The next step in creating exception data, in an exemplary embodiment, would be conducted if the network protocol adds sequence numbers to the frames in the packets. If a protocol is executed that includes sequence numbers, an exemplary embodiment of the correlator application 500 would start by looking at the data from the probe 106 closest to the destination 104 for gaps in the sequence numbers. If a gap in the sequence numbers is present, then it indicates at least one dropped packet. An exemplary embodiment of the correlator application 500 would then locate the packet with the highest sequence number prior to the gap and proceed backwards from the probe 106 along all routes extending from the segment that contains the probe 106. It would then identify this packet on the prior segment to see if a corresponding gap exists on the previous segments. If the gap doesn't exist on a previous segment than an element has been identified which is dropping packets.
Using the data collected by the problem isolation system 108, there are many additional methods of looking for lost packets and determining the location of a failing component. In exemplary embodiment, exception data can be created by viewing each packet generated by the source 102 and an attempt could be made to trace the path of each packet through the network. If sequence numbers are present, and allowing for latency of network elements, the correlator application 500 could look for the corresponding element on the output side of the network element. Similarly, the correlator application 500 could do correlation of packets without sequence numbers based on assumptions about propagation delay through the network elements along a route. When the analysis is complete, the exception data 204 could include a map of the topology which indicates the network elements that were identified as dropping packets. If the above analysis shows no problem in the network, further analysis of captured data can be performed to determine which end point is failing. This can be made based on a knowledge of the protocol being exercised and request response pairs. If the destination is not producing responses then it is in error, and if the source is receiving responses but still requesting retransmission of packets then the source is implicated.
Sample pseudo code for an exemplary correlator application 506
is as follows:
| ||Create packet list to keep track of what probes |
| ||saw each unique packet; |
| ||Spawn Exception_Task; |
| ||Do forever: |
| ||For each packet in the log: |
| ||If packet entry does not exist in packet list add packet entry |
| ||for packet to the packet list; |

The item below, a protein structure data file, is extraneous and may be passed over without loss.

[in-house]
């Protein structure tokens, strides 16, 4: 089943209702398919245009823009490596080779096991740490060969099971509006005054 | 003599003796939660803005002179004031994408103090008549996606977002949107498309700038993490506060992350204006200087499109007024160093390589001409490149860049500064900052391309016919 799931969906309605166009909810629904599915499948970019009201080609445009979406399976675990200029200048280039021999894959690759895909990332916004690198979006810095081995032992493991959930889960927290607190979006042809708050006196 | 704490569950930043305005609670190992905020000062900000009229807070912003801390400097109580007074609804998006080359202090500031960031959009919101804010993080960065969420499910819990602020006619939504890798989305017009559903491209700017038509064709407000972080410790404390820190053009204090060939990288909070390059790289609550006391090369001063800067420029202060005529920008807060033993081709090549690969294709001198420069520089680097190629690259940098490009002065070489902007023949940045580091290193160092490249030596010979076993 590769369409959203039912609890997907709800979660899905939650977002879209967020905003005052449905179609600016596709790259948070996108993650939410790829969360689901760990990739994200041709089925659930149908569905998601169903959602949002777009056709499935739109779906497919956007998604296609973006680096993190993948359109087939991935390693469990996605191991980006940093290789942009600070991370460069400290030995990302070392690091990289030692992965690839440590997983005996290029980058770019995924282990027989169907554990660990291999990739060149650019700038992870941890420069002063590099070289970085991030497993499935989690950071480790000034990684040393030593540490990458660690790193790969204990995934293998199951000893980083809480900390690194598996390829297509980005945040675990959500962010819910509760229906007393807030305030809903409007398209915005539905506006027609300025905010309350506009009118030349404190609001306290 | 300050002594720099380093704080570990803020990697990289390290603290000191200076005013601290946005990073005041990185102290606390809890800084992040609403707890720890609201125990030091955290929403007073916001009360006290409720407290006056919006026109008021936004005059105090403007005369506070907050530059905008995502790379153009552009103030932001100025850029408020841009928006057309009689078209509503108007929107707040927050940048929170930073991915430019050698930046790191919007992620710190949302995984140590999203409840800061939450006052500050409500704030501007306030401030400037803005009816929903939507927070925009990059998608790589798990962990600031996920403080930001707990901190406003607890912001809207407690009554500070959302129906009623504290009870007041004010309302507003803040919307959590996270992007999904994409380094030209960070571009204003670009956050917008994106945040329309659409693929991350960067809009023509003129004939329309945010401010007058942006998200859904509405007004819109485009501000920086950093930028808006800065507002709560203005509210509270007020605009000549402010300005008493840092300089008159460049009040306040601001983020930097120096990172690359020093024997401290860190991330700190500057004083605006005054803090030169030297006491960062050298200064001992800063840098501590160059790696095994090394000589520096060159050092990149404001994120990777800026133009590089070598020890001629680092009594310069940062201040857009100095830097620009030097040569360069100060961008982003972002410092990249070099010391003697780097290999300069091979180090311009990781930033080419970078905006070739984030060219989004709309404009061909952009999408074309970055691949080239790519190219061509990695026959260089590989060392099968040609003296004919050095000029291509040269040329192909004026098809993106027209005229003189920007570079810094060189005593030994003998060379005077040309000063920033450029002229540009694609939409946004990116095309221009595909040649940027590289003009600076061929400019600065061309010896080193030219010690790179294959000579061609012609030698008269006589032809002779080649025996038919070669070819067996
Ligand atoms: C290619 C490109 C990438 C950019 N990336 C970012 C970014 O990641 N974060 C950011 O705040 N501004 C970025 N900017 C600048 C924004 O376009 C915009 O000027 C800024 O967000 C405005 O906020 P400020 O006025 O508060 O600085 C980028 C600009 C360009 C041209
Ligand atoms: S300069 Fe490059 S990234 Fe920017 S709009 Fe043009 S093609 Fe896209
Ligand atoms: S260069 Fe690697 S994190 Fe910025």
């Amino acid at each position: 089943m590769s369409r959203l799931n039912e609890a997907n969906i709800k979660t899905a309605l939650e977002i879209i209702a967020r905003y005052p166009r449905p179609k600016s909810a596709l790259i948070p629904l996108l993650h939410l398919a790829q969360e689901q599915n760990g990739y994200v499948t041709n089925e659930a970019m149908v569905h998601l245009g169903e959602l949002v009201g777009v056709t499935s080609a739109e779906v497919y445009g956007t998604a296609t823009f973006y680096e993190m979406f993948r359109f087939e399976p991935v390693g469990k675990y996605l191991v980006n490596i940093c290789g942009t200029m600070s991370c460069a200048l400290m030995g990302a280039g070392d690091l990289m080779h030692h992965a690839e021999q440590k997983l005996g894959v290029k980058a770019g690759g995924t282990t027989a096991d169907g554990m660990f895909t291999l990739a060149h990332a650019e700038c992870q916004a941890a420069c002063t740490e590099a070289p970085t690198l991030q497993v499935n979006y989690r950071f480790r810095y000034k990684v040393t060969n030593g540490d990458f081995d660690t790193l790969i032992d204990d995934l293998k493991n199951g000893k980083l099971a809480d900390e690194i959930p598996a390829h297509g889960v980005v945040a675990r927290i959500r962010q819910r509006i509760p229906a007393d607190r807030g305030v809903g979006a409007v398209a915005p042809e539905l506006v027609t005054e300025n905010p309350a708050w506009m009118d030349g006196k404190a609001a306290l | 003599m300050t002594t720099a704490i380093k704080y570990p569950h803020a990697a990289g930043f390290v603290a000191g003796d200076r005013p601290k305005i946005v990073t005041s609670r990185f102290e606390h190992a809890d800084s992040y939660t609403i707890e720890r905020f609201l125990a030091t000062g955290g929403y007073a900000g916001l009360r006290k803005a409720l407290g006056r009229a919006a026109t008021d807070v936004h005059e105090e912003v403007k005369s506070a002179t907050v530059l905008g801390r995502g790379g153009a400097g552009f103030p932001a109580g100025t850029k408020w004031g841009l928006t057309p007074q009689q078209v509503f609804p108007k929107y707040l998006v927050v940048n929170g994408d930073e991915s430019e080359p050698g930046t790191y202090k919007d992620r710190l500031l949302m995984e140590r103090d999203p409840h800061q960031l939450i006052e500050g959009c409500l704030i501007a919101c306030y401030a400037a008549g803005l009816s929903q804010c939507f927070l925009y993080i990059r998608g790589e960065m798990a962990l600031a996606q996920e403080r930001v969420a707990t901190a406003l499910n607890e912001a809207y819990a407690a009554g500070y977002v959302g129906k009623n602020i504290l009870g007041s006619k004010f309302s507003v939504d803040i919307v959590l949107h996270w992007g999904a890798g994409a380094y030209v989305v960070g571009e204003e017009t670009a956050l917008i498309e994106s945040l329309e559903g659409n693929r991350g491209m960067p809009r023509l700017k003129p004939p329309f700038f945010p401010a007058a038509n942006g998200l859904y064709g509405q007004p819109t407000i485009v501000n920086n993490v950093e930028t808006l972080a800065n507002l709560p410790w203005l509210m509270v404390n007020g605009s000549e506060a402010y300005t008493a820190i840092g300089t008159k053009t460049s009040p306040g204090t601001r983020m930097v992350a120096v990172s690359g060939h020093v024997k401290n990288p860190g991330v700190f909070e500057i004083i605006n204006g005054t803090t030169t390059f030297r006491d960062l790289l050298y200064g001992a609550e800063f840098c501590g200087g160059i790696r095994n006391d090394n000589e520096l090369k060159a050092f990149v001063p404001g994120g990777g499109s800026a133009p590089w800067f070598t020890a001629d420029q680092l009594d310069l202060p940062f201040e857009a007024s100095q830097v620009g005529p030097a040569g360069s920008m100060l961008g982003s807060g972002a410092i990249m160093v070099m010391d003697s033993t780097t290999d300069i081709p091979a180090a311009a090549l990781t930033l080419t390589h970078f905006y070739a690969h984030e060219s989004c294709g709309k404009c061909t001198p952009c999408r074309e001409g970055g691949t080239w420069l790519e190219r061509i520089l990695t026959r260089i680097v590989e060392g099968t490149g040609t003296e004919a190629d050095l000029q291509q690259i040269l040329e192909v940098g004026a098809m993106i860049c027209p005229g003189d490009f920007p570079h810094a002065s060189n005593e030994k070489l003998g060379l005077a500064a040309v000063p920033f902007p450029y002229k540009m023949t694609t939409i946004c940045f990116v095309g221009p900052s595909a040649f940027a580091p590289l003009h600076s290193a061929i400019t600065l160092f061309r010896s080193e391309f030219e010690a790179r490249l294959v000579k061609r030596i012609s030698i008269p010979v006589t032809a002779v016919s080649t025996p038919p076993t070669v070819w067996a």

| ||On initial create of the packet entry add the source and |
| ||destination address of the packet to the entry; |
| ||Add probe identifier to packet entry if not already entered |
| ||for that probe; |
| ||End; |
| ||Do at specified intervals: |
| ||For each packet entry in the packet list: |
| ||Identify those entries that are missing probe identifiers and |
| ||write out packet entry including probe list for human |
| ||analysis; |
The present invention can be extended to encompass more than a single two point route and is extensible to more complicated topologies. Packet loss point detection can be performed across multiple network routes with a number of start and end points. For example, the problem analyst may be interested in performing packet loss detection from a given host to or from any of several workstations. In this case, the capture profile would specify the host as well as each workstation. A boolean expression can be used to indicate match criteria in the correlator application 500. In the present example, the host is monitored by probe P1 and the workstations are monitored by probes P2 through P5. If the analyst is concerned only that the host packets arrive at any given workstation, then an expression such as (Seen at P1) and (Seen at P2 or P3 or P4 or P5) may be used to indicate a successful match. If a packet seen at P1 is not seen at any of P2 through P5 then an exception is generated. This function is also useful if the packet may take any one of several routes in traveling from a given host to a given workstation. If the problem analyst needs to verify that a packet sent from the host and intended for workstation W2 does in fact arrive at W2, then an expression such as (Seen at P1 and Destination is W2) and (Seen at P2) may be used. If a packet seen at P1 with a destination address of W2 is not also seen at P2, then an exception is generated. This approach may be used to perform analysis for an arbitrary number of network start and end points. Furthermore, the logs generated for a single capture interval by the collector can be analyzed in several different ways by providing the various boolean expressions to the correlator application 500. Thus, the problem analysts can analyze the log data and create exception data in a variety of manners in order to gain insight into the problem at hand.